EB: With most electronic voting systems isolated from the internet, how do hackers overcome the air gap to change the result?

CW: The electronic voting machines themselves, whether touchscreen or optical scanning, are not – or at least, should not be – connected to the internet. There needs to be a memory card or removable media, which moves between those machines and the systems that will then count the votes for that area.

The vote tabulation systems should also not be connected to the internet. But they just tend to be computers (often Windows computers), and there’s always the fear that someone had the “great idea” to connect it to the network.

So, assuming nothing is connected to the internet, there is still the challenge of removable media. And when it’s a general purpose media – such as a USB stick or camera-type memory card – malware can be put onto the media. So, if a hacker is able to get their hands on the media, or is able to hack any computer along the line that the media is inserted into, you can see how malicious code can jump the air gap.

We’ve seen this before. Wherever there’s an air gap, hackers attack another machine that the removable media goes into, which then gets used across the air gap, so hackers can get the malware where you want it to be.

In the case of infecting an electronic voting system, a hacker would probably target election officials or the IT team people who work on those systems. Through thorough research and a spear phishing campaign to infect as many machines as possible, the hacker would hope to infect at least one system where the removable media that goes into the electronic machine is inserted into.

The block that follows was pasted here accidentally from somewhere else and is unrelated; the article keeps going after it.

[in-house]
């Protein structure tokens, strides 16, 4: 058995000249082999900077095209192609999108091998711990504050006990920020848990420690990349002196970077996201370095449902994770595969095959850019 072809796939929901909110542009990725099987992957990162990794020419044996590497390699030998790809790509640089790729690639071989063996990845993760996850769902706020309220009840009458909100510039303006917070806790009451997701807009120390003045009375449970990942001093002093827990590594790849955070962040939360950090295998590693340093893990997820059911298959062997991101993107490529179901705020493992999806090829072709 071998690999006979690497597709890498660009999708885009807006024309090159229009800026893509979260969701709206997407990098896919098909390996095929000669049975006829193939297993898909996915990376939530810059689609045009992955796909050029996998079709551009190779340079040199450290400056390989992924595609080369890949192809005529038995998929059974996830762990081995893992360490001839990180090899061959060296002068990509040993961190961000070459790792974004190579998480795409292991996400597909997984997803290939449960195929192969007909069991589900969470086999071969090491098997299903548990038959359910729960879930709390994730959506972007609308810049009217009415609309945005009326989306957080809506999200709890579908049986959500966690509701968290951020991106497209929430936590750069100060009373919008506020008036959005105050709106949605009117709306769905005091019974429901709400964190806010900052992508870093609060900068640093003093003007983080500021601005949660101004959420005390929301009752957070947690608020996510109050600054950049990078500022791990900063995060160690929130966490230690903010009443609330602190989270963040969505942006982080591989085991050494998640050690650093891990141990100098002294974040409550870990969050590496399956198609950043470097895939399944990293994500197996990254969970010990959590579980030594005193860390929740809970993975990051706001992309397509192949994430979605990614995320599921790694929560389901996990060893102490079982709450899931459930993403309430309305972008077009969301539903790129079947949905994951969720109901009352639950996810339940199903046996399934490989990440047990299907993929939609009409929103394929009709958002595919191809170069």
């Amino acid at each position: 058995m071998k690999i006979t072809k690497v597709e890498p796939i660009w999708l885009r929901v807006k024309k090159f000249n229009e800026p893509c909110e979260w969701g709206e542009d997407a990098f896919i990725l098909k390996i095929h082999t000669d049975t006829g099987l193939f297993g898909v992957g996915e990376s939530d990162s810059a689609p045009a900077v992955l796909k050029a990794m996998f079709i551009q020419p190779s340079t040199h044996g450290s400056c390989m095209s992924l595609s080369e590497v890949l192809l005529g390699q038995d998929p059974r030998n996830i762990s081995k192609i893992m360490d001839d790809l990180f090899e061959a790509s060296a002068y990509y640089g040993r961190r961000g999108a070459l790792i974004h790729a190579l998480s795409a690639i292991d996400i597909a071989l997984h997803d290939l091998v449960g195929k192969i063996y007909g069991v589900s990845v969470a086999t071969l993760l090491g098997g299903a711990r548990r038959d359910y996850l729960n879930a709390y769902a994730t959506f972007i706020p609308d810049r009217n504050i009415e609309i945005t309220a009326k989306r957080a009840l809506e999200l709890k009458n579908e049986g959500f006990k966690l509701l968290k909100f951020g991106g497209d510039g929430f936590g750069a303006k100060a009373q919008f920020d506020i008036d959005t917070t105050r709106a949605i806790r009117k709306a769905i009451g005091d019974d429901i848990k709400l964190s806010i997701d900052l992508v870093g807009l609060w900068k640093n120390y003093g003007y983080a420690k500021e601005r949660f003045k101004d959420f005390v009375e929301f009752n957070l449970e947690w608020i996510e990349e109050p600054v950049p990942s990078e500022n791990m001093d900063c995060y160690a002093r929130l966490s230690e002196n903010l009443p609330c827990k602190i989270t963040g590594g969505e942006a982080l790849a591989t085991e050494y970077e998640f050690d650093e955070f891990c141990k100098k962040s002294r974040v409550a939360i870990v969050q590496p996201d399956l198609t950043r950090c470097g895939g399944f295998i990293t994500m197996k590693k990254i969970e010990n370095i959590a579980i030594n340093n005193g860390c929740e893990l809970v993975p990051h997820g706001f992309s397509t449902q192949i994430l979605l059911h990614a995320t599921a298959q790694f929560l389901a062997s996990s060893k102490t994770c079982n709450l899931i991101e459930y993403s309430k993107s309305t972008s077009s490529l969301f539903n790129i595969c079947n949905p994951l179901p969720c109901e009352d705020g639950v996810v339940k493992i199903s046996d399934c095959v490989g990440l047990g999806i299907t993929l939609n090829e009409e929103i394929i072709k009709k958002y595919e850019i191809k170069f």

Presidential Inauguration 2017 - US election hacking
EB: What damage could it do?

CW: Ultimately, there is a chance that the vote numbers could be tampered with. If a hacker were able to tamper with the data itself on the electronic voting system, as that is where the first count is seen then it would be very hard to know what the original votes were and, therefore, if they had been tampered with.

 

EB: Could hackers change an election result? What sort of intelligence would be needed to ensure the changes weren’t detected?

CW: Vote tampering with the goal of influencing a result, if it were to be successful, would need to be subtly and in line with the expectations for that area. For instance, if changed to dramatically, the voting officials may become suspicious that the result didn’t appear to reflect the demographic of the area.

But for that reason, changing the outcome of an election would be extremely hard – even through compromising the systems themselves could be achieved by many advanced hackers.

The sophistication and understanding of exactly what votes to move and where, so that it wouldn’t be recognised, while making a difference would have to come from a nation state intelligence service.

 

EB: How could detecting a hack of voting systems in certain areas lead to a complete distrust of the overall result?

CW: If a hacker just wants to disrupt, it’s fine for the hack to be detected. As, if it’s detected a number of places, or if a number of different areas are using the same electronic voting machines, then all the votes would need to be recounted. Ultimately, this would cause massive disruption – and is much easier to pull off.

We saw this in the U.S election, allegations of Russian involvement all serve to create mistrust of the democratic system and of public officials. Showing that the election systems can’t be trusted 100 per cent can be enough to lead those whose candidate and/or party did not win the election to distrust the entire result.
This article is from the CBROnline archive: some formatting and images may not be present.